Poverty and social justice
SEED places a strong focus on improving understandings of poverty, with eradicating absolute poverty one of the greatest challenges of our time.
Large numbers of the world's population are still trapped in chronic poverty, and more than 1.4 billion people around the world survive on less than one dollar a day.
SEED research has produced new knowledge and policy guidance on the causes of poverty, as well as detailed analysis on the best ways to eradicate poverty and promote broader forms of social justice, in the global North as well as South.
Poverty analysis and reduction
Our core research builds upon the success of the Chronic Poverty Research Centre (CPRC), funded by the UK Government and hosted at Manchester from 2001 to 2011. The CPRC was innovative in its focus on the multi-dimensional character of chronic poverty, including its links to vulnerability and unequal power relations. Work is ongoing, and continues to foreground the importance of poor people’s perceptions of poverty, and their aspirations for a better future.
The launch of the Millennium Development Goals in 2000 committed world leaders to halving the proportion of the global population that survives on less than $1 a day, by the year 2015 (MDG1). However, progress towards this goal has been uneven, with research undertaken at the SEED hosted Global Development Institute (formerly the Brooks World Poverty Institute) strongly suggesting the need for renewed engagement and commitment amongst global and national elites.
SEED research has consistently revealed that poverty reduction requires not only new policies, but also significant shifts in the institutions and power relations that underpin development. In accordance with these findings, SEED’s new Effective States and Inclusive Development Centre (ESID) builds upon work undertaken within CPRC and the Improving Institutions for Pro-Poor Growth (IPPG) research programme, in order to identify political drivers of development. This research is being undertaken in collaboration with research partners and organisations in Bangladesh, Ghana, India, Malawi, South Africa, Uganda and the United States.
Social justice and inequality
A substantial proportion of research across SEED seeks to address inequality and its causes. This research takes place at a number of scales:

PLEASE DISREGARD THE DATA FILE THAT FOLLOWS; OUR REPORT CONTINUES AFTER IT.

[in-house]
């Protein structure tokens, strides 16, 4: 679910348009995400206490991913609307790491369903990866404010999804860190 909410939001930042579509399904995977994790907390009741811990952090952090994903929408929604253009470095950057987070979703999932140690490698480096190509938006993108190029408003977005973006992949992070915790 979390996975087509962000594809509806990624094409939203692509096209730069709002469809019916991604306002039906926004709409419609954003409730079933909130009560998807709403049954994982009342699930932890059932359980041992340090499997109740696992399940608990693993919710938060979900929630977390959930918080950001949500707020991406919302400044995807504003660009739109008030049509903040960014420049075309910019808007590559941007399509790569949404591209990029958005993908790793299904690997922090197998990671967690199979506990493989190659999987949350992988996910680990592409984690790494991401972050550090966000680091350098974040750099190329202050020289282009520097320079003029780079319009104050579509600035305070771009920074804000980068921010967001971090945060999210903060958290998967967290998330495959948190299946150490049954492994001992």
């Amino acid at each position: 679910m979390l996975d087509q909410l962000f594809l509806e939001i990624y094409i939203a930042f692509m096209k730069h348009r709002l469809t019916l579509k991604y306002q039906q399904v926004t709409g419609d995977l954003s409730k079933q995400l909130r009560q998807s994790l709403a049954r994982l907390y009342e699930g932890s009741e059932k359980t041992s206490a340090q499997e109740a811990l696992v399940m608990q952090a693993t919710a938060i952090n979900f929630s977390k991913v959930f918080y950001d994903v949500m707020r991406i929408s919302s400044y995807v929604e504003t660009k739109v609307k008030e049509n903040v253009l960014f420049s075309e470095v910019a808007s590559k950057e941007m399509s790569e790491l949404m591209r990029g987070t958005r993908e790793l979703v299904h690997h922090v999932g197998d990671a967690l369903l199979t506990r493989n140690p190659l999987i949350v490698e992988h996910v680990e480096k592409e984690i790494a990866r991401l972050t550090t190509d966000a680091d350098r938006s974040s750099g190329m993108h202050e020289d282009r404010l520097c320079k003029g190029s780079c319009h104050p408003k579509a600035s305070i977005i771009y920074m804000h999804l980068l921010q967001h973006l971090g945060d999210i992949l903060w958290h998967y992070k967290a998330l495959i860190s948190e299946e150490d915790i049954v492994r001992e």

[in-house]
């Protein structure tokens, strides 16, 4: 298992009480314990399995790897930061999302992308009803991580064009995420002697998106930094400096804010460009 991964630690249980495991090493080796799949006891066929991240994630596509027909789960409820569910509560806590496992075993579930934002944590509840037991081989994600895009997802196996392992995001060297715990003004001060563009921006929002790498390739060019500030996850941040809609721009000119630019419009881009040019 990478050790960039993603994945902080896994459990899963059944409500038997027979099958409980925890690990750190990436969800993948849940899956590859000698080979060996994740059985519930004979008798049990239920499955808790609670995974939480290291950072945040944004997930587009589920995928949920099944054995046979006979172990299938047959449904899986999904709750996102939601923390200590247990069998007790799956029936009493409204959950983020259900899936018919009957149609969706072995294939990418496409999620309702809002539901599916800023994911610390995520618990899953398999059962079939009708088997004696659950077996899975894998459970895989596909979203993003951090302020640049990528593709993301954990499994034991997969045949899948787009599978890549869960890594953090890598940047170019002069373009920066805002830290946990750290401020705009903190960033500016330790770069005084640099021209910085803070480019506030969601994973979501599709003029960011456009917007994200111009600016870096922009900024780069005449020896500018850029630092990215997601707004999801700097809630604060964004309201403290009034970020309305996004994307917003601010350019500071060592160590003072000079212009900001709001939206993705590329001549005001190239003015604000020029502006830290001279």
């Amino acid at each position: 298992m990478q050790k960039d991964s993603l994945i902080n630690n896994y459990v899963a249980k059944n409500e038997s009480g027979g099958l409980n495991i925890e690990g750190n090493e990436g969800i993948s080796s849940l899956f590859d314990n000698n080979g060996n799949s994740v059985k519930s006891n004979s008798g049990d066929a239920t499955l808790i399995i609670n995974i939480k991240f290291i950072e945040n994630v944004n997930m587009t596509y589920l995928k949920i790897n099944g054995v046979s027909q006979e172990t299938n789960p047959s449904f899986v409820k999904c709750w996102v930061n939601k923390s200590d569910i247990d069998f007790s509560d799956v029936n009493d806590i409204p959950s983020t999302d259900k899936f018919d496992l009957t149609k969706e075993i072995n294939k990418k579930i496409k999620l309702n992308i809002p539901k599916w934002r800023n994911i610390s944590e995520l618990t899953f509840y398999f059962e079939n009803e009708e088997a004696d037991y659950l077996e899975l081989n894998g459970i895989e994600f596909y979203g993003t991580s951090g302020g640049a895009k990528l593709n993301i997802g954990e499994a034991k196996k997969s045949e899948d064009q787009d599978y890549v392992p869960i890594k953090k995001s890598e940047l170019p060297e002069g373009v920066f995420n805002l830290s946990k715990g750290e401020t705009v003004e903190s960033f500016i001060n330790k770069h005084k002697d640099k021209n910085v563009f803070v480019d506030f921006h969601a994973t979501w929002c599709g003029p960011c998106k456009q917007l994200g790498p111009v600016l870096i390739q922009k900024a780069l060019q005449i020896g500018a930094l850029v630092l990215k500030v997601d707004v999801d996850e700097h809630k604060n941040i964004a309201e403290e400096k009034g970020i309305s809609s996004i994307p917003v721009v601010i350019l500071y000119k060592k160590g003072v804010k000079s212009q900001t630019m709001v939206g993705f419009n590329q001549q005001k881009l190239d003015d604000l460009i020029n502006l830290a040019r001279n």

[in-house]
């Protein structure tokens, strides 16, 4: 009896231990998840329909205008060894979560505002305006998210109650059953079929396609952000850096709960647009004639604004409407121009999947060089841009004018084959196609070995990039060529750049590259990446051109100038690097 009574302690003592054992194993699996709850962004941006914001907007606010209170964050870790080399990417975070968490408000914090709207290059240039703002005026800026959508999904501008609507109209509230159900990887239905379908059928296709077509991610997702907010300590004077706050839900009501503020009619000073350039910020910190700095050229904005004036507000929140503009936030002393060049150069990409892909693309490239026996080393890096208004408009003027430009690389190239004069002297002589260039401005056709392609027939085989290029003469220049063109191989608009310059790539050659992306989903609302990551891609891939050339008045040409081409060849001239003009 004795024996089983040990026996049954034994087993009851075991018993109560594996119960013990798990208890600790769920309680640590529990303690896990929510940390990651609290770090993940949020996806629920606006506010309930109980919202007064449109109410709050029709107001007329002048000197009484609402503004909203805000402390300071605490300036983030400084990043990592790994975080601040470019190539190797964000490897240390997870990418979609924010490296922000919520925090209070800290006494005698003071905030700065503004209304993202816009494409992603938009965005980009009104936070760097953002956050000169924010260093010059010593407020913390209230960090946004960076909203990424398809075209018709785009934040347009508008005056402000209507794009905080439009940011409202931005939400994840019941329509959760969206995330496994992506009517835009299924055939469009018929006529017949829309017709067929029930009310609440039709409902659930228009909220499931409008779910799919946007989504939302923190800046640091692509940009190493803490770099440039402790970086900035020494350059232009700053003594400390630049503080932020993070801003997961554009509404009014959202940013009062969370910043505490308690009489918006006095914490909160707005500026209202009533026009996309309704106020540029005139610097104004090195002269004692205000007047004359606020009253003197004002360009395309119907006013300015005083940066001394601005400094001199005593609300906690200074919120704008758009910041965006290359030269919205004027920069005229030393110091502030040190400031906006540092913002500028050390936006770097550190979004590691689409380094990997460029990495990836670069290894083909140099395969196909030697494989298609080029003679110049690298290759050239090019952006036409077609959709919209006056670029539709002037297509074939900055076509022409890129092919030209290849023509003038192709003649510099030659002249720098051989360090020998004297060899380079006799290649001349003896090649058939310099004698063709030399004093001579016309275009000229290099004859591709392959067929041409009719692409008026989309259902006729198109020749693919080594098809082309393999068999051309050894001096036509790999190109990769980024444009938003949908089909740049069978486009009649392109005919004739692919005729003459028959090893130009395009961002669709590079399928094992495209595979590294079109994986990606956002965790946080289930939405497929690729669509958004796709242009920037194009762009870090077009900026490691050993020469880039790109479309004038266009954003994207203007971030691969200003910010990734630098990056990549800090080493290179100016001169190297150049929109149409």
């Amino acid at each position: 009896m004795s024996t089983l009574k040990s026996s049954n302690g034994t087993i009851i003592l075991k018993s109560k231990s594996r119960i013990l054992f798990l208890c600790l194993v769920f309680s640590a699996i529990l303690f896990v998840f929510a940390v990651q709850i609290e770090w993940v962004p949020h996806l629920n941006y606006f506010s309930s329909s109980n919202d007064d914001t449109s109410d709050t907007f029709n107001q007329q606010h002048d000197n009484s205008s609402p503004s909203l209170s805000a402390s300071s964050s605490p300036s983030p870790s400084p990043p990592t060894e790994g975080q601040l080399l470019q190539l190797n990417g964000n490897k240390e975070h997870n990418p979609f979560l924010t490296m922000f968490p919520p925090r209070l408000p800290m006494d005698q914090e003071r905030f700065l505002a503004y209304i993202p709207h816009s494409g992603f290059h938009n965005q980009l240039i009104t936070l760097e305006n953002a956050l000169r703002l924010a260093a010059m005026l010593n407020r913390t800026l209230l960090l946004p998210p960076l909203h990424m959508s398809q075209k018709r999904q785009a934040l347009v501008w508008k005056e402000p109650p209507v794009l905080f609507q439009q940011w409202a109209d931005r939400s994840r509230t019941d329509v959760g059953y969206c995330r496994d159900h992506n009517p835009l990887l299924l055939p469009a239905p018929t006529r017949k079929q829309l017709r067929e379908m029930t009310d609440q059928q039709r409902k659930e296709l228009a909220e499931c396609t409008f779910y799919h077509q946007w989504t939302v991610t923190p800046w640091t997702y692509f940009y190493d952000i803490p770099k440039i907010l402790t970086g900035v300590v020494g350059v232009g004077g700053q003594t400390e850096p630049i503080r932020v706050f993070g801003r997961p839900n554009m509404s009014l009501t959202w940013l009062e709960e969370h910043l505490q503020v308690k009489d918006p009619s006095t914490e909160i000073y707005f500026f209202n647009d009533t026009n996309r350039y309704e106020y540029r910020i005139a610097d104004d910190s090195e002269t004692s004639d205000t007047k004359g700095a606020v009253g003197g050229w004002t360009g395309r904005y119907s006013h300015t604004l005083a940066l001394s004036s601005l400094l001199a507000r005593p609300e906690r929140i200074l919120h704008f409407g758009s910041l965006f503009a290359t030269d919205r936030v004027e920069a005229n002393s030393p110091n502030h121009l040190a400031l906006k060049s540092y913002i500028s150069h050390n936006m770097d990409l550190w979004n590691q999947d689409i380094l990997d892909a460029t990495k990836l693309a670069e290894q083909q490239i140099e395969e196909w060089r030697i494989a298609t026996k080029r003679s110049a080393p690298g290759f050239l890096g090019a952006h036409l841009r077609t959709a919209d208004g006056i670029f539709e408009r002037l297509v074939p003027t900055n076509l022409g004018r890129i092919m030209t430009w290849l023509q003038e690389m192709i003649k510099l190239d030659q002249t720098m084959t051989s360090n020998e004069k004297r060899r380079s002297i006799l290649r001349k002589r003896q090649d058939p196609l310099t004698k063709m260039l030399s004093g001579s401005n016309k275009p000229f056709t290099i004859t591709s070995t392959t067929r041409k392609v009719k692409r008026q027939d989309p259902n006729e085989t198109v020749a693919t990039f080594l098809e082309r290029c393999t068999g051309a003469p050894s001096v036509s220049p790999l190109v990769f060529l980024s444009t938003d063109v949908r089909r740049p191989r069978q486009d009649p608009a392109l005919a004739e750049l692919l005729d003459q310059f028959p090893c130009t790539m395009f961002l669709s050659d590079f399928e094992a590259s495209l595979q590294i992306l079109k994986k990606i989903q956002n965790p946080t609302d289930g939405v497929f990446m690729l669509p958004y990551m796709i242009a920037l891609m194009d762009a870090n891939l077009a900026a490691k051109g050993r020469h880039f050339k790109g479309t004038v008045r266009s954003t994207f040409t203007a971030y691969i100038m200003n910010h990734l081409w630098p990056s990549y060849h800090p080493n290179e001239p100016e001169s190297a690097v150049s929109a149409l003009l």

Research on social protection programmes, and in particular antipoverty cash transfers in the global South, has considered how these ground-breaking initiatives can lift people out of poverty.
Capturing the Gains
The Capturing the Gains programme brings together an international network of experts from North and South to research global production networks, and promote strategies for fairer trade and decent work. Similarly, recent consultancy work with Cadbury has led to a £45 investment in the sourcing of fair trade cocoa.
SEED researchers are leading on a major ESRC funded ‘Rising Powers’ network and project on China, India, and Brazil. This research considers the ways in which these states are transforming the governance of international standards, and influencing the development prospects of the poorest countries.
Global Urban research
The work of the Global Urban Research Centre (GURC) focuses on the role that urban civil society organisations play in poverty reduction. Recent successes include a major intervention in helping the transitional government in Zimbabwe to think through options for recovery and development.
Equity in Education
Closer to home, the Centre for Equity in Education (CEE) examines the interplay between deprivation and schooling, employing innovative action research approaches in order to generate effective intervention models and strategies in support of improved learning outcomes for pupils from deprived backgrounds.
Special educational needs
Researchers within the Manchester Institute of Education have placed a firm emphasis on Special Educational Needs (SEN), with a focus on developing, understanding, applying and evaluating approaches that aim to support vulnerable learners in schools and other contexts.
Ongoing research into the complexities of peace-making, has contributed extensively to an interactive exhibit that forms part of the Imperial War Museum North’s permanent exhibition.